When physical “evidence” for the existence of cryptids has been enthusiastically reported, it has invariably been quietly debunked soon after. “Sasquatch fur” found by campers or hikers turns out to be that of a bear or coyote when analyzed. The famous (infamous?) Patterson-Gimlin “Bigfoot Film” showing a grainy image of a large, apelike creature walking away and turning to look at the camera is clearly a man in a gorilla suit.

And yet, a Harris poll found that “71% of Americans believe in ‘miracles,’ 42% of Americans believe that ‘ghosts’ exist, 41% think that ‘extrasensory perception’ (e.g. telepathy) is possible, and 29% believe in astrology. As reported by Sander van der Linden, 21% of Americans think the government is hiding aliens, 28% of Americans believe that a mysterious, secret elite power is plotting a New World Order (NWO), and 14% of Americans believe in Bigfoot.” Belief in conspiracy theories, pseudoscience, and the paranormal all tends to correlate.

Why is this? According to van der Linden, the tendency to engage in magical thinking is linked to overall cognitive style, in terms of whether the individual is inherently an intuitive or a reflective thinker. Intuitive thinkers are the “go-with-the-gut” types, tending to depend on initial emotional response to know what “feels” correct, whereas reflective thinkers tend to mistrust emotional responses and wait until all information is available before reaching a conclusion.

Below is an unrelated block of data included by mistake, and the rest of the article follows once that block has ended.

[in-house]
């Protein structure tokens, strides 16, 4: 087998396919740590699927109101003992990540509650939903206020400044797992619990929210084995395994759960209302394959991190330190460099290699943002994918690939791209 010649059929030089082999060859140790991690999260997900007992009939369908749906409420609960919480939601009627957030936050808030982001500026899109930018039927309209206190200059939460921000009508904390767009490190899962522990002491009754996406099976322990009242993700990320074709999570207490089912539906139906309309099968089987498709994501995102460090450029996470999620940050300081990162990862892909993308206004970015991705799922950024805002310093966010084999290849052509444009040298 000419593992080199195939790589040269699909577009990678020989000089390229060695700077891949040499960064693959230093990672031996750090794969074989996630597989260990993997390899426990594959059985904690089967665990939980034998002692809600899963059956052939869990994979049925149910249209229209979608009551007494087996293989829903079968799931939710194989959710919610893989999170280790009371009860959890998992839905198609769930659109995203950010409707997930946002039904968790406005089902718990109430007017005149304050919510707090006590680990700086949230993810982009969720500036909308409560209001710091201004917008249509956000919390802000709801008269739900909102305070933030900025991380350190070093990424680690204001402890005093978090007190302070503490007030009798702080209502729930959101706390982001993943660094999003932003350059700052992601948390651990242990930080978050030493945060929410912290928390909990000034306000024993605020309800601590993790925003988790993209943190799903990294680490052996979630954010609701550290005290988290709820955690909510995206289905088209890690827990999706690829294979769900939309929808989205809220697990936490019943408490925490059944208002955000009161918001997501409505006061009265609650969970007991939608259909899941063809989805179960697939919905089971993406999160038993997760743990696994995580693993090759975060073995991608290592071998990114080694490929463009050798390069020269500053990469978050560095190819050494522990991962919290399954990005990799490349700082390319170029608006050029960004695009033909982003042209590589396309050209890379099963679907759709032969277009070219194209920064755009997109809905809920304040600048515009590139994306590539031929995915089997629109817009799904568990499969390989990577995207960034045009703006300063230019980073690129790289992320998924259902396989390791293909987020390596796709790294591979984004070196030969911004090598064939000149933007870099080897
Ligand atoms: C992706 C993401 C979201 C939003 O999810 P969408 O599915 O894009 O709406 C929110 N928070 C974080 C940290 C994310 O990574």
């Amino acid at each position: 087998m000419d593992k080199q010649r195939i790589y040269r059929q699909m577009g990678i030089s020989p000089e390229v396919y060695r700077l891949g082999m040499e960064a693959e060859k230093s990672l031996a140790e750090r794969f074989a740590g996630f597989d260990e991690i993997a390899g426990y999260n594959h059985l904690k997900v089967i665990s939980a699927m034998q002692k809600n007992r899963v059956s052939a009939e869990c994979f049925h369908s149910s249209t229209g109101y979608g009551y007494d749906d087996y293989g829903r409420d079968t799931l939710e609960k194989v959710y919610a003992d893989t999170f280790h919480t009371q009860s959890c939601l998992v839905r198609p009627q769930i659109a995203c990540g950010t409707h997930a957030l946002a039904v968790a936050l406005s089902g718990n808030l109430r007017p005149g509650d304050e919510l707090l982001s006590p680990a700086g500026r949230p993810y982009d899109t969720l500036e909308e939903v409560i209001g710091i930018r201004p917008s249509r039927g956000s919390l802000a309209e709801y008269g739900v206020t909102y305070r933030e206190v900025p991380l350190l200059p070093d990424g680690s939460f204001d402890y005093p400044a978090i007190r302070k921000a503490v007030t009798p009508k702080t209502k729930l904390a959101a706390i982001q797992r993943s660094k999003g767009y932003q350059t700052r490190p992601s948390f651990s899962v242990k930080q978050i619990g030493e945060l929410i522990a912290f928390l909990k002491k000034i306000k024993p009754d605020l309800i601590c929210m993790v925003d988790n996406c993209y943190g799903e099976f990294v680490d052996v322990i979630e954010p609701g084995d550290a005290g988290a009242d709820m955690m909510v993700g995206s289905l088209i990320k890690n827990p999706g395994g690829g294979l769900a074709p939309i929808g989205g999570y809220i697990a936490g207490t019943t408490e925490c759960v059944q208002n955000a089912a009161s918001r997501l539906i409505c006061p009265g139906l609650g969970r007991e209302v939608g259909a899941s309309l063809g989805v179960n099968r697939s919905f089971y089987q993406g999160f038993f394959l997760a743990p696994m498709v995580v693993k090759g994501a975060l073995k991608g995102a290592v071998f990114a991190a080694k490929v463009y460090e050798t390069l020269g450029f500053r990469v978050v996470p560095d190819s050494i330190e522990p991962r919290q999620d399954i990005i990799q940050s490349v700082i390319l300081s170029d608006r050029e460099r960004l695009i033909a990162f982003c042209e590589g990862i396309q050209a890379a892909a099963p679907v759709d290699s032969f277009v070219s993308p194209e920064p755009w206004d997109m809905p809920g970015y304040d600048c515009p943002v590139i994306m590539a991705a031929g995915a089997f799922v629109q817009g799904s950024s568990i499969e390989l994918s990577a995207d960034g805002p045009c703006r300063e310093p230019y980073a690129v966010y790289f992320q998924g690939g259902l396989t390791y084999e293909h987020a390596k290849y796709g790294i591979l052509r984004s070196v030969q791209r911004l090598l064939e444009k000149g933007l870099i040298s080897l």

Before you decide that reflective thinking is clearly superior to intuitive thinking, remember that both cognitive approaches evolved because both have a role to play in the survival of the individual. One cannot decide to search for more corroborating evidence when the possible nearby presence of a large predator is detected. At least, if one hopes to live very long.